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Bottled Ship Builder
Bruce Foxworthy

AMERICA

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James:

Well okay then, I'll take some pictures and draw up a print for you and post it.

It does come in handy and it's easy to make.

First thing tomorrow I'm all over it.

Catch you then.

And no, I don't think any tool we make in our crazy art is all that door busting that we should patent it. What a hoot.

Best regards Bruce

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Well I can't believe it but my little America made the whole trip.

I first made an indentation into my sea material just using my hull alone before I rigged it in any way. I pushed it down into the clay where it looked good and then I put it on a tilt towards the direction that the wind was coming from and that I had set the sails to on my build. Once I removed it, I put white clay around it's indentation to represent the wake that a sailing ship would have around itself as it was sailing. I also made some sideways indentations into that trough that was left when I removed the hull. My reason for that was so that the white 2 hour epoxy I was going to use to cement the hull in place with would have a place to meander into and thus give me a really sound anchorage for the hull before I tightened any lines. That worked out great. I put the epoxy into the previously made throgh by just loading it on a stick and then dropping that glue into the cavity. My ship was already in the bottle and I had to be very careful not to touch it at all while I was putting the epoxy in the cavity. Then I put the hull into that epoxied cavity and let it sit there for a whole day.

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The next thing I had to deal with was getting the masts to step and I used some tools I made to do that . Basically paperclip wires glued and bent into different shapes to a piece of coat hanger wire.

After the masts were in their place the next hurtle was to tighten the lines to make the ship stand up full and then I had to glue those lines off. I can tell you I waited at least three hours before I even thought about cutting them off.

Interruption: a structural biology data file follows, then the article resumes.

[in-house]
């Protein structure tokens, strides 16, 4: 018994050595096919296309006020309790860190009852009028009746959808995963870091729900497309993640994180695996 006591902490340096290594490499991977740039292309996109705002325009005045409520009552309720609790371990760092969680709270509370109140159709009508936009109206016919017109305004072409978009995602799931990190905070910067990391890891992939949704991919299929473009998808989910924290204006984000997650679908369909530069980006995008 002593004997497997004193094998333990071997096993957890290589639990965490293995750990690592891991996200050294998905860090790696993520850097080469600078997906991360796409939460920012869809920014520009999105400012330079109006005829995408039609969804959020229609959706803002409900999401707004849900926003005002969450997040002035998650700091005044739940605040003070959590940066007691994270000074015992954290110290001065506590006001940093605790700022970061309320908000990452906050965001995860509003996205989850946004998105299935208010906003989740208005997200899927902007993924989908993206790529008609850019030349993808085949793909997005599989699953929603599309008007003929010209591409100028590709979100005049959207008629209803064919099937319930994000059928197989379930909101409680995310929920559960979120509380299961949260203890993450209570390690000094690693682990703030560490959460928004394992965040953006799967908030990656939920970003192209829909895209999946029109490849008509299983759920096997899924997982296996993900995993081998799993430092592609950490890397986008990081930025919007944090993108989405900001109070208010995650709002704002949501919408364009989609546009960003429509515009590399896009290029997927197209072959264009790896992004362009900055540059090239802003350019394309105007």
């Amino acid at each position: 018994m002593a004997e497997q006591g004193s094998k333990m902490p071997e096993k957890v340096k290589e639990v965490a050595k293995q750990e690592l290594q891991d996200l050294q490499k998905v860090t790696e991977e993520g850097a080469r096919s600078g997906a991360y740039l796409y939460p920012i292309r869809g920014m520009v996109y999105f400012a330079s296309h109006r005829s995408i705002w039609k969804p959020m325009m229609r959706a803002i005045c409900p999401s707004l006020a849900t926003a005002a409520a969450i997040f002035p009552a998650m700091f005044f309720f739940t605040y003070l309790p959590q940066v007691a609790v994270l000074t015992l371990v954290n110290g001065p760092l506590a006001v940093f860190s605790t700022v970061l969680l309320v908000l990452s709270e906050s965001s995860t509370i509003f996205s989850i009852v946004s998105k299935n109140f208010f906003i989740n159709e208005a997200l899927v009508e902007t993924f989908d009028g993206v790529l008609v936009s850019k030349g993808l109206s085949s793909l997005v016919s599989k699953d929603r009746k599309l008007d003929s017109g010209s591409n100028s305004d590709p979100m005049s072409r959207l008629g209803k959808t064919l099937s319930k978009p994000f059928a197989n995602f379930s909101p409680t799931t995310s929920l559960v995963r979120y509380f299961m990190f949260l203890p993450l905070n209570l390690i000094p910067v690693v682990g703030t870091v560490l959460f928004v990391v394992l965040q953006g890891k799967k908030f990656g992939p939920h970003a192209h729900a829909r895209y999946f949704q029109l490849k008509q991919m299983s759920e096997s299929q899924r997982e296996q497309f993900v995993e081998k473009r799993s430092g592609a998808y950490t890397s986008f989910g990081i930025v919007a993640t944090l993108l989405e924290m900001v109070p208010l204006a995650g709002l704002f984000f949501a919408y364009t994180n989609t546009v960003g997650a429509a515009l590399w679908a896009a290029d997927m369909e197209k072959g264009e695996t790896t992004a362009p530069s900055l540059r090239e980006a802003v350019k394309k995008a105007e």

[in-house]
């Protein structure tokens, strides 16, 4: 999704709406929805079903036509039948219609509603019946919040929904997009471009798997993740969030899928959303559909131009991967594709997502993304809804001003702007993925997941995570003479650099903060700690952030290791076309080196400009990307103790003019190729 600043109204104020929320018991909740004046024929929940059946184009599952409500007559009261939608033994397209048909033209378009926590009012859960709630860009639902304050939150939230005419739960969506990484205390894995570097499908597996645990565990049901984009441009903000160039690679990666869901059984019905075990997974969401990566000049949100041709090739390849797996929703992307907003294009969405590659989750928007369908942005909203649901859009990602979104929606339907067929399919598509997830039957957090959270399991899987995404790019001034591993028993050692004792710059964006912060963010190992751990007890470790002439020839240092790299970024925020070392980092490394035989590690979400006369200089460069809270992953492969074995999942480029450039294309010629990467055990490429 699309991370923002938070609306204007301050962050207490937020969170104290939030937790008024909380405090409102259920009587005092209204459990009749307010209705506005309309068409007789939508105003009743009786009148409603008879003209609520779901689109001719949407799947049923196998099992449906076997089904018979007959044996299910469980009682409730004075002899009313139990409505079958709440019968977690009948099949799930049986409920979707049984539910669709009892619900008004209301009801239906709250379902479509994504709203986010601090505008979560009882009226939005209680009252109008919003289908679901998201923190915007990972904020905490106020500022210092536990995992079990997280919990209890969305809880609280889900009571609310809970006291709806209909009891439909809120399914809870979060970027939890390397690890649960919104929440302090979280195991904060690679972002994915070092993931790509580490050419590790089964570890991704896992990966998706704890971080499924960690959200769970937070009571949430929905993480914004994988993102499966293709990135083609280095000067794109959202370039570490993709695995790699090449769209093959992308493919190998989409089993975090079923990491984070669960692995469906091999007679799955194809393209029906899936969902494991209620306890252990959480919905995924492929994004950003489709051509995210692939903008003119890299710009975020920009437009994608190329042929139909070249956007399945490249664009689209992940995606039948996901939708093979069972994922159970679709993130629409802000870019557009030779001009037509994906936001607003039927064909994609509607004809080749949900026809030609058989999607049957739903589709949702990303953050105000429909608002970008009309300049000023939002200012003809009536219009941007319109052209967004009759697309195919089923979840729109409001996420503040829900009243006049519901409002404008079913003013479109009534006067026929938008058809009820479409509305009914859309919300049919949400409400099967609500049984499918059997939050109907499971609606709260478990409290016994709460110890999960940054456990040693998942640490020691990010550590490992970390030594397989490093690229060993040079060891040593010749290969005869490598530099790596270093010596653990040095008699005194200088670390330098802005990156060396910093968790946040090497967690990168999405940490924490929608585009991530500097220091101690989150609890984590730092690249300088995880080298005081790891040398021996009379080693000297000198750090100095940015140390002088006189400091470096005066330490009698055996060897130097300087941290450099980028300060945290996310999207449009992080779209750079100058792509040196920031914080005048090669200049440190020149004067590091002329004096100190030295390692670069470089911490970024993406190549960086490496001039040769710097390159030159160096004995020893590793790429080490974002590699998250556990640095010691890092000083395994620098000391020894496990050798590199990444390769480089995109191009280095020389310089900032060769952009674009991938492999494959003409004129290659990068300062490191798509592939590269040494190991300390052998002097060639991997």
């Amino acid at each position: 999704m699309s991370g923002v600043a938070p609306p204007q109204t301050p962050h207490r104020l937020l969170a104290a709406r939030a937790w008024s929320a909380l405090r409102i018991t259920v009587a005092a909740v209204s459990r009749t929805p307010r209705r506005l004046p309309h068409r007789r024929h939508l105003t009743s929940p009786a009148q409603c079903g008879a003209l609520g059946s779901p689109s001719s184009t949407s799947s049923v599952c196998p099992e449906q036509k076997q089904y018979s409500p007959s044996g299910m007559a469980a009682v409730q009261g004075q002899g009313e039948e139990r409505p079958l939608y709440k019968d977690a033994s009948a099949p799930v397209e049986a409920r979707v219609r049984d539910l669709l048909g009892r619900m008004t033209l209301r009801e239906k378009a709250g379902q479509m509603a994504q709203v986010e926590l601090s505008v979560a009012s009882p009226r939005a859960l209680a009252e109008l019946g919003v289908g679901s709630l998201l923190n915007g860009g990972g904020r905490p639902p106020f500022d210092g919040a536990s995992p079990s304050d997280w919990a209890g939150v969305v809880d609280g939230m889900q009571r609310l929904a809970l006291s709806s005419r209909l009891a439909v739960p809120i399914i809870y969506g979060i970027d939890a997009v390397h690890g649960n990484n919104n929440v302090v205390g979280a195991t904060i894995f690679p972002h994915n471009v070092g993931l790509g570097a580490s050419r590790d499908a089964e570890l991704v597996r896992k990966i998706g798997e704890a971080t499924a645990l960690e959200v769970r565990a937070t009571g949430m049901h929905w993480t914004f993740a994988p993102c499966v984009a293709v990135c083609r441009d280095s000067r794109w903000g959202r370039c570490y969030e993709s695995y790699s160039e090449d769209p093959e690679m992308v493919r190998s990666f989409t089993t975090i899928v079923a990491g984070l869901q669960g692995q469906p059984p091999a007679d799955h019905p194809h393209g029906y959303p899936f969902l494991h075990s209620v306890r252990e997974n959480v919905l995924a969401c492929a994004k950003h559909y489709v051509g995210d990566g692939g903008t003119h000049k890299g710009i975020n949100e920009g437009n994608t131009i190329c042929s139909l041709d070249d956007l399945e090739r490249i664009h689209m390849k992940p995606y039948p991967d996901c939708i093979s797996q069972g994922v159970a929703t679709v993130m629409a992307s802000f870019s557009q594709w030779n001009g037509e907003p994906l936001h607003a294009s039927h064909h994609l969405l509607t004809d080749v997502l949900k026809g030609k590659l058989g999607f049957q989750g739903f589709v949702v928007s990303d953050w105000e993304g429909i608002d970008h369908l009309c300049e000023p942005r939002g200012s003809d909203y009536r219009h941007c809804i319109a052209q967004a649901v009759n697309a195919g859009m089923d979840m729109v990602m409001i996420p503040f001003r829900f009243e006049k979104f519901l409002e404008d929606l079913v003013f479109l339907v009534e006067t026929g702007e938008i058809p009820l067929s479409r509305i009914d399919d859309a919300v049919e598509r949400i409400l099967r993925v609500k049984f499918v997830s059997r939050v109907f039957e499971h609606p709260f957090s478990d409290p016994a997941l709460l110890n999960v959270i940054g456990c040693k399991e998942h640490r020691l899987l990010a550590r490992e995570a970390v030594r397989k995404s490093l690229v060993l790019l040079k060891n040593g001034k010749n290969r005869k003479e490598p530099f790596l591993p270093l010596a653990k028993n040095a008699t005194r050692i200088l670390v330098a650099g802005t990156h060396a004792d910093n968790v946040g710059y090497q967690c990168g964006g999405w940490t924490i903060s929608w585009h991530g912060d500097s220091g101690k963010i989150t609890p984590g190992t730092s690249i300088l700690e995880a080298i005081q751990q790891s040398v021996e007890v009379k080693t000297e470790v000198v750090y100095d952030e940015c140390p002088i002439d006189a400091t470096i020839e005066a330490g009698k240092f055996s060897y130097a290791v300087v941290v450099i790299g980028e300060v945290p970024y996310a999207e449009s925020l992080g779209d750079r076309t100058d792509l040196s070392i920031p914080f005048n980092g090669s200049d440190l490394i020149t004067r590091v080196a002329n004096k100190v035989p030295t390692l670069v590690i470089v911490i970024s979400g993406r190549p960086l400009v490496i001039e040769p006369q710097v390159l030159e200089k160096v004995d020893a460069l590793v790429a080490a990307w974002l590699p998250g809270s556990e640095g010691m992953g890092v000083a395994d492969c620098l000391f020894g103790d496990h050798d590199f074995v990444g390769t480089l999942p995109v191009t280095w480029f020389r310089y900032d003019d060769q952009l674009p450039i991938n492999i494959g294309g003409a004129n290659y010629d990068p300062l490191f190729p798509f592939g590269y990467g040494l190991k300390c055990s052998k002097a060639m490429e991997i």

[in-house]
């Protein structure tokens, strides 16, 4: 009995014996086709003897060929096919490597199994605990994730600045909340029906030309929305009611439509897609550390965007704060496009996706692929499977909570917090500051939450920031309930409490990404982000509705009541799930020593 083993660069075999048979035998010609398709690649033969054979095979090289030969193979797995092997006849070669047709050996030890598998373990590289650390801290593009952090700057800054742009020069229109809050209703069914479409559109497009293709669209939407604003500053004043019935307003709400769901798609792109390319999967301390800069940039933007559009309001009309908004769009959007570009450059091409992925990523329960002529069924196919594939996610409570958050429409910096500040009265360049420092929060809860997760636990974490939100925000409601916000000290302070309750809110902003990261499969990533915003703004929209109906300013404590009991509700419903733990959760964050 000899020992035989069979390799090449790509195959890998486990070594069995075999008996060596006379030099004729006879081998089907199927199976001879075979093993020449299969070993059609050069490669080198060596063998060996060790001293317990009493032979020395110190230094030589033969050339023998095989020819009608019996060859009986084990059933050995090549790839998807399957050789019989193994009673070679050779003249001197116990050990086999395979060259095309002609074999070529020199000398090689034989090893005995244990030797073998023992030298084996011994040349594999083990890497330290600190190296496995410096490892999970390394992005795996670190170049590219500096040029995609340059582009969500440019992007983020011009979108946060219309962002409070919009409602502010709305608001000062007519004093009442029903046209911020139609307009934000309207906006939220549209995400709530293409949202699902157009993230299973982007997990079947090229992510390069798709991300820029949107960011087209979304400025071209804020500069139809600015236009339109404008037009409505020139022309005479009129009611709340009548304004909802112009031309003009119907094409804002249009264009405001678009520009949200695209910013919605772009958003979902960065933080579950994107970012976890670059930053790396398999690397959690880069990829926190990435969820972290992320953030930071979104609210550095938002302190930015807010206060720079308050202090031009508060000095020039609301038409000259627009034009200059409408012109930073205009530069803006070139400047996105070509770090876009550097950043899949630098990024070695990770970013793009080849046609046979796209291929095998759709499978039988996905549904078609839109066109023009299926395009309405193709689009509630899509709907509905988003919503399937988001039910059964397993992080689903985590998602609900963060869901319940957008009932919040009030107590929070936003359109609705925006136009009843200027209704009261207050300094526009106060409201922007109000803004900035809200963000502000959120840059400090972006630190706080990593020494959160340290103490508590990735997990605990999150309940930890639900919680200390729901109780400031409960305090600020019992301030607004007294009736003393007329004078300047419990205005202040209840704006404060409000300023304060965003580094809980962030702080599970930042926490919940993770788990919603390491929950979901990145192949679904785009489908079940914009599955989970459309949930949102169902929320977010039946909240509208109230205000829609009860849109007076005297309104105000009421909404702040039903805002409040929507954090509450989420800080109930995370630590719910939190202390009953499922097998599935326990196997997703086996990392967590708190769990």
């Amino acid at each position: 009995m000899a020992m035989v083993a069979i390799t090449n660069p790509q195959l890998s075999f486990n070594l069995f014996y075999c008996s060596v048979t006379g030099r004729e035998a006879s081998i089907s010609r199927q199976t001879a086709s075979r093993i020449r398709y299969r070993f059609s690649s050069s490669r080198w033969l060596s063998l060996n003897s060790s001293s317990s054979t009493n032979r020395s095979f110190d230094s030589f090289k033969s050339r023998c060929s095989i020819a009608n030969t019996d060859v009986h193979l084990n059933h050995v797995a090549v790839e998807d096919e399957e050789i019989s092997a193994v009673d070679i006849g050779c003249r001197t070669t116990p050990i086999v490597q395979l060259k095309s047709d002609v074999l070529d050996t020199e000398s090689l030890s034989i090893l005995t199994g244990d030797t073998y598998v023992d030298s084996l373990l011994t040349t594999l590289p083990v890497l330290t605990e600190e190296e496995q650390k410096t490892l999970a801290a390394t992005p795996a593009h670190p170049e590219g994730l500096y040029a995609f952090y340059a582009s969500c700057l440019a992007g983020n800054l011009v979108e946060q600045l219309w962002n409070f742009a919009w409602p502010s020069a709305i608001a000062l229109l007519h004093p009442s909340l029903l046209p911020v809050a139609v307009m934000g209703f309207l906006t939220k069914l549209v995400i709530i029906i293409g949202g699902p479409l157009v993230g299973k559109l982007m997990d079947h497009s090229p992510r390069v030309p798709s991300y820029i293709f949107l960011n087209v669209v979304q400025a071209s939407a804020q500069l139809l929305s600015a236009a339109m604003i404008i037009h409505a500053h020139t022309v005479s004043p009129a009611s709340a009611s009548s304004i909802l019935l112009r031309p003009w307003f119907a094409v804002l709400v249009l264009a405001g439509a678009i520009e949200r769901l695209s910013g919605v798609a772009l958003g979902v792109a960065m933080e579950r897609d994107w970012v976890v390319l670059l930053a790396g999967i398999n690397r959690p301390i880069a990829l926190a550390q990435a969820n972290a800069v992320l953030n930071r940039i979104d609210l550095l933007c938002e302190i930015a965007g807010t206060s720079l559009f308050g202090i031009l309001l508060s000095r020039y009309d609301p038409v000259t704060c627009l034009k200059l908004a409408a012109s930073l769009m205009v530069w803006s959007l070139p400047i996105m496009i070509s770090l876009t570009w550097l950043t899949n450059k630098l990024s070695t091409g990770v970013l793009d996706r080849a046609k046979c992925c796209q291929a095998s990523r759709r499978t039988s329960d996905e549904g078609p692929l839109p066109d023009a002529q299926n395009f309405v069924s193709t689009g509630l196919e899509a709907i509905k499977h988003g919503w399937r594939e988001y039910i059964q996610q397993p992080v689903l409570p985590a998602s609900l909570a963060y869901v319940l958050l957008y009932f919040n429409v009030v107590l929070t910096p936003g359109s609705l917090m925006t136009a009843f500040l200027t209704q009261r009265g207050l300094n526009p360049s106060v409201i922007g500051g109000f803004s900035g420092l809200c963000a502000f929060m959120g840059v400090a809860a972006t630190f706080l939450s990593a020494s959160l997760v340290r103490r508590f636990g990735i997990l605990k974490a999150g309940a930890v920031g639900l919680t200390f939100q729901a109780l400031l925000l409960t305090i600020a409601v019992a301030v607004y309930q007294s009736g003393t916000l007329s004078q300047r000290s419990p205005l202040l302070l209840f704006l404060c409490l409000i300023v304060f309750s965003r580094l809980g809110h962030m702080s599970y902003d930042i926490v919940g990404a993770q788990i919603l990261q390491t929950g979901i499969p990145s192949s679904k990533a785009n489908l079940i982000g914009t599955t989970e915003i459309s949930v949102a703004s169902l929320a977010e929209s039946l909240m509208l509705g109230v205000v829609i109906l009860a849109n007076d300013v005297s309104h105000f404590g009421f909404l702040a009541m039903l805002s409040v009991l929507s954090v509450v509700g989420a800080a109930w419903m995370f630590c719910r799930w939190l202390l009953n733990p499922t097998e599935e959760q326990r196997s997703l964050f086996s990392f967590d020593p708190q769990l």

Cutting the two strings that I was using to erect the whole thing after the super glue dried at their junction required me to make yet another tool to do that. I'm not going to tell you how I did that as I think the pictures alone will explain it.

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Bernard:

Thanks for the complement on my sails.

Actually I got the idea of using the, two hour white marine epoxy, from one of Daniels, threads I read somewhere on this forum. This is only the second time that I've used Plasticine modeling clay for my sea material. So far I'm liking it. Although there's a learning curve in mastering it's management. I'm also thinking that it is for me anyway, a must to utilize the epoxy for securing the hull into this material cause I do a lot of poking around when I'm setting the ship up and I certainly don't want to deal with it coming free from the sea during that time.

I'm sure that the sideways holes I poke into the bottom walls of the trough allow the epoxy to go sideways as I'm pushing the hull into it creating lateral fingers if you like that help keep me from pulling the hull out of the trough once the epoxy cures up. I also poke pin holes into the bottom of the hull area that will be in the through to help the epoxy grab better to it as well. After the epoxy cures good and I mean overnight it is nearly impossible to move or dislodge the hull from the sea material. If I ever broke something I couldn't fix inside the bottle it would be one hell of a mess to get the ship out again.

Regards Bruce

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